# Can $u(x) = \sqrt{x_1 x_2} + \sqrt{x_3 x_4}$ be solved by Kuhn–Tucker conditions?

Consider

$$\max_{x_1, x_2, x_3, x_4} u(x) = \sqrt{x_1 x_2} + \sqrt{x_3 x_4}$$

s.t. $$\; p_1x_1 + p_2x_2 + p_3x_3 + p_4x_4 \le w$$

I know we can solve the max problem through separately considering case(i): $$x_1, x_2 > 0$$ and $$x_3 = x_4 = 0$$; and case (ii) $$x_1 = x_2 = 0$$ and $$x_3, x_4 > 0$$.

But is it possible to solve the whole optimization problem through the Kuhn–Tucker method?

We can write down the Lagrangian $$L(x,\lambda)=\sqrt{x_1x_2}+\sqrt{x_3x_4}+\lambda(w-p_1x_1-p_2x_2-p_3x_3-p_4x_4)$$

with the complementary slackness conditions:

$$\frac{\partial L}{\partial x_1}=\frac{1}{2}\sqrt{\frac{x_2}{x_1}}-\lambda p_1 \le 0,\quad x_1 \ge 0, \quad \text{and}\quad x_1 \frac{\partial L}{\partial x_1}=0$$.

$$\frac{\partial L}{\partial x_2}=\frac{1}{2}\sqrt{\frac{x_1}{x_2}}-\lambda p_2 \le 0,\quad x_2 \ge 0, \quad \text{and}\quad x_2 \frac{\partial L}{\partial x_2}=0$$.

$$\frac{\partial L}{\partial x_3}=\frac{1}{2}\sqrt{\frac{x_4}{x_3}}-\lambda p_3 \le 0,\quad x_3 \ge 0, \quad \text{and}\quad x_3 \frac{\partial L}{\partial x_3}=0$$.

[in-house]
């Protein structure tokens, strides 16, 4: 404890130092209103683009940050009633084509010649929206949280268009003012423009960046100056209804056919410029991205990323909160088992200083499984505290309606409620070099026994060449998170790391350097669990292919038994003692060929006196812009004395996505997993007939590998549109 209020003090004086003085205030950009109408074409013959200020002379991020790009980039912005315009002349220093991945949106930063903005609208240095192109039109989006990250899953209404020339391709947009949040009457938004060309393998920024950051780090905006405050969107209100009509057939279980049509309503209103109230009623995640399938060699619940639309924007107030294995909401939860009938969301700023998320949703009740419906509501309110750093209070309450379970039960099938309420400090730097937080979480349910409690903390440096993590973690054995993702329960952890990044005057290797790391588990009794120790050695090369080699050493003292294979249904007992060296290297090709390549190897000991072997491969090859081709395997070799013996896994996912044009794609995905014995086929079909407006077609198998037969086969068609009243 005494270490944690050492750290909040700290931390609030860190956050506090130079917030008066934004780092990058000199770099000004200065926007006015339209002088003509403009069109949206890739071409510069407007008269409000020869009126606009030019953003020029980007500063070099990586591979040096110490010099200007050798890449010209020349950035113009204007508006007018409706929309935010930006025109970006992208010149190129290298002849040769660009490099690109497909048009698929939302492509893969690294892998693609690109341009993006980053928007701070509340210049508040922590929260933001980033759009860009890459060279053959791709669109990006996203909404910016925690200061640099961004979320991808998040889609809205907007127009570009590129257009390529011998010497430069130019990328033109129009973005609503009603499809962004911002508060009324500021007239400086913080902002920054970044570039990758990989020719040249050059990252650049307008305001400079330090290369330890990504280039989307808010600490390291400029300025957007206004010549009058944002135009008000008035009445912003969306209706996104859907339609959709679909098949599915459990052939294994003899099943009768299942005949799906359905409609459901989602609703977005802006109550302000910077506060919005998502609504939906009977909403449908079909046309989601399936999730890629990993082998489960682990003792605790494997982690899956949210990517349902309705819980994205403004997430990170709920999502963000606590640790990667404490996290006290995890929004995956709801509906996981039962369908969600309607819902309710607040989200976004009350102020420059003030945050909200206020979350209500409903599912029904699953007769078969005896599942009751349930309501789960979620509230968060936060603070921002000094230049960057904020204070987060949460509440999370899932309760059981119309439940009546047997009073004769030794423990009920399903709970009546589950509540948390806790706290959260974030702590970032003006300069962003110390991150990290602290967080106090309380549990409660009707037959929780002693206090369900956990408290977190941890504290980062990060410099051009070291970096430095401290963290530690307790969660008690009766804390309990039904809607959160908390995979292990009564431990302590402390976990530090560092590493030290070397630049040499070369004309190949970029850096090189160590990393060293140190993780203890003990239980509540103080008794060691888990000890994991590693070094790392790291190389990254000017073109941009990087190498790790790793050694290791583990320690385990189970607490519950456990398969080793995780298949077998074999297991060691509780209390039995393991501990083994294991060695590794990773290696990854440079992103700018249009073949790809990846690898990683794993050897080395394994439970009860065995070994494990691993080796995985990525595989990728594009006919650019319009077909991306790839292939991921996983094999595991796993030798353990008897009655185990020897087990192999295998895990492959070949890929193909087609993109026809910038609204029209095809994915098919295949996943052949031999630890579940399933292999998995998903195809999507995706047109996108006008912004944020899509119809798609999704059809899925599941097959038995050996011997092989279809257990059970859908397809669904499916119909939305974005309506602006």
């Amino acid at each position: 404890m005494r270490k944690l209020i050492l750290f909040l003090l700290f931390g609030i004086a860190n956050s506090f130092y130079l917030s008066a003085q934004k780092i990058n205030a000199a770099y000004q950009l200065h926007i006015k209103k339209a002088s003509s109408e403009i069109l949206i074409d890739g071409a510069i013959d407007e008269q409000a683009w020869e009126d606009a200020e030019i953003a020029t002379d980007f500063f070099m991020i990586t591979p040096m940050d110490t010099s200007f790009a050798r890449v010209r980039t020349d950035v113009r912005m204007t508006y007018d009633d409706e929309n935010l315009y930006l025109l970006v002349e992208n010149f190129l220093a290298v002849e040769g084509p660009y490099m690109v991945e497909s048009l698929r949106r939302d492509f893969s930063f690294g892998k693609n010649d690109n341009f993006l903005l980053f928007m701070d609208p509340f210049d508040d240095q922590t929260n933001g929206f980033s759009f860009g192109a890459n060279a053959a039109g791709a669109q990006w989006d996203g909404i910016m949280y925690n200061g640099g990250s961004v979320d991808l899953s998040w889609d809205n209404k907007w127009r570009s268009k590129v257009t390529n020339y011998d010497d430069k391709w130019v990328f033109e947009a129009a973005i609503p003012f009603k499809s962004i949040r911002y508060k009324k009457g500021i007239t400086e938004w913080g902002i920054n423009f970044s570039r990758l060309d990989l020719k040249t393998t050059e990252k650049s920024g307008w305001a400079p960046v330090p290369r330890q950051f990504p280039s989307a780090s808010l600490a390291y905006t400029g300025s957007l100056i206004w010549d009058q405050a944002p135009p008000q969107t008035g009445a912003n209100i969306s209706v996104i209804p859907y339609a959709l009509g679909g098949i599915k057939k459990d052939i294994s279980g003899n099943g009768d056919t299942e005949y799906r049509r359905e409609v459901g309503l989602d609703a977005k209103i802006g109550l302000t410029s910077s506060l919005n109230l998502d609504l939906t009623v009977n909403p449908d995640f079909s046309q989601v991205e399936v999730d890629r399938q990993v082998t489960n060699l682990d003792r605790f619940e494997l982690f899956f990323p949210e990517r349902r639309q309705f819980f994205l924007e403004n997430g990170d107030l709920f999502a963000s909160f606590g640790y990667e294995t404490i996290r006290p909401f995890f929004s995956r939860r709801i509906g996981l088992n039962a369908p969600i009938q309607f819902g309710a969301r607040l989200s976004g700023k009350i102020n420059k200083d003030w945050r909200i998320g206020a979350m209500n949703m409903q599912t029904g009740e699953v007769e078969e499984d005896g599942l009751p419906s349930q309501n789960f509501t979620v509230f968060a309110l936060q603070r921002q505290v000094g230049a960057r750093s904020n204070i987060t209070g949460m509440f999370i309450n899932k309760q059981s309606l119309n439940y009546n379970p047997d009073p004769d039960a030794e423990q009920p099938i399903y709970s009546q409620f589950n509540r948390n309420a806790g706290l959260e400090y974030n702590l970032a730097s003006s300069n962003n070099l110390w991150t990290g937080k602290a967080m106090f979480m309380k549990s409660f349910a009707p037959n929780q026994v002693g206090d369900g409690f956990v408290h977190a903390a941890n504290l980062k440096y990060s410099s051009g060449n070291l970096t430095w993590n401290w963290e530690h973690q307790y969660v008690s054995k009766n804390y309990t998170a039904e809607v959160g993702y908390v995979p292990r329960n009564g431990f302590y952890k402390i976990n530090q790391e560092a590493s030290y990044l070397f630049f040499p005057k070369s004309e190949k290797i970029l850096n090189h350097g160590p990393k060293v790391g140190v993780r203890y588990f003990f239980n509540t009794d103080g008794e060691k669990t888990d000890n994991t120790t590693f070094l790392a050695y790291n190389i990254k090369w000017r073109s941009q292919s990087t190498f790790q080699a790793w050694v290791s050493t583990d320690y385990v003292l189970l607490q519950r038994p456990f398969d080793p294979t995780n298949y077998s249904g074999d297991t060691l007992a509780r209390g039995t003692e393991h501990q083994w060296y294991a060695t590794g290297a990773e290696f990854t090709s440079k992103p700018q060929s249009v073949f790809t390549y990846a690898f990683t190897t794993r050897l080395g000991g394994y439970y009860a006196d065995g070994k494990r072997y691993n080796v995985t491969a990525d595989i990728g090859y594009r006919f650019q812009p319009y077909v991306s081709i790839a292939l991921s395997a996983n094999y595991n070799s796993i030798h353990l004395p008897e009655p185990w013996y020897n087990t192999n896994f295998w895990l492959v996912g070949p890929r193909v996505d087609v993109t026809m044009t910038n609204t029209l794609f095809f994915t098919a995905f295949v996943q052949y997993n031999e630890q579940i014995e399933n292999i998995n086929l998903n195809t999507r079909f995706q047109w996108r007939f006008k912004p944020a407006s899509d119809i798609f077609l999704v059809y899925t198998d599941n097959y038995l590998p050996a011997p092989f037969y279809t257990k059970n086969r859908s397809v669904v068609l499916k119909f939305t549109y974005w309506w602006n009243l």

$$\frac{\partial L}{\partial x_4}=\frac{1}{2}\sqrt{\frac{x_3}{x_4}}-\lambda p_4 \le 0,\quad x_4 \ge 0, \quad \text{and}\quad x_4 \frac{\partial L}{\partial x_4}=0$$.

However, when guessing say, $$x_1 = 0$$ and $$x_2,x_3,x_4>0$$, $$\lim_{x_1 \to 0}\frac{\partial L}{\partial x_1} \to \infty$$, which does not satisfy the complementary slackness $$x_1 \frac{\partial L}{\partial x_1} = 0$$.

I do not know whether we can use the Kuhn–Tucker method to solve this optimization problem? And if not, what are the reasons?

• Here's a good trick for any microeconomic optimization problem: if the agent's preferences are locally non-satiated, then Walras' Law will hold. That is, $p x = w$. Also note that monotonic preferences are locally non-satiated, and as your objective function is weakly increasing in each of its arguments, you have weakly monotonic preferences. – NBm424 Oct 30 '18 at 1:59

Why do you want to guess that some $$x$$ is zero? What is the problem of having all four goods strictly positive at the solution?
Given the f.o.c's provided by the OP, all $$x$$'s have to be strictly positive at the solution, since otherwise we have division by zero and/or the undetermined form $$0/0$$.
This in turn implies that $$\partial L/\partial x_i = 0$$ at the solution, which now becomes easy to compute.
• It's because the solutions are (i) if $p_1p_2 < p_3 p_4$, then $x_1 = \frac{M}{2p_1}$, $x_2 = \frac{M}{2p_2}$, $x_3 =x_4 =0$; (ii) if $p_1p_2 > p_3 p_4$, then $x_3 = \frac{M}{2p_3}$, $x_4 = \frac{M}{2p_4}$, $x_1 =x_2 =0$; and (iii) with an interior solution, when $p_1p_2 = p_3 p_4$. – Yun Oct 30 '18 at 5:39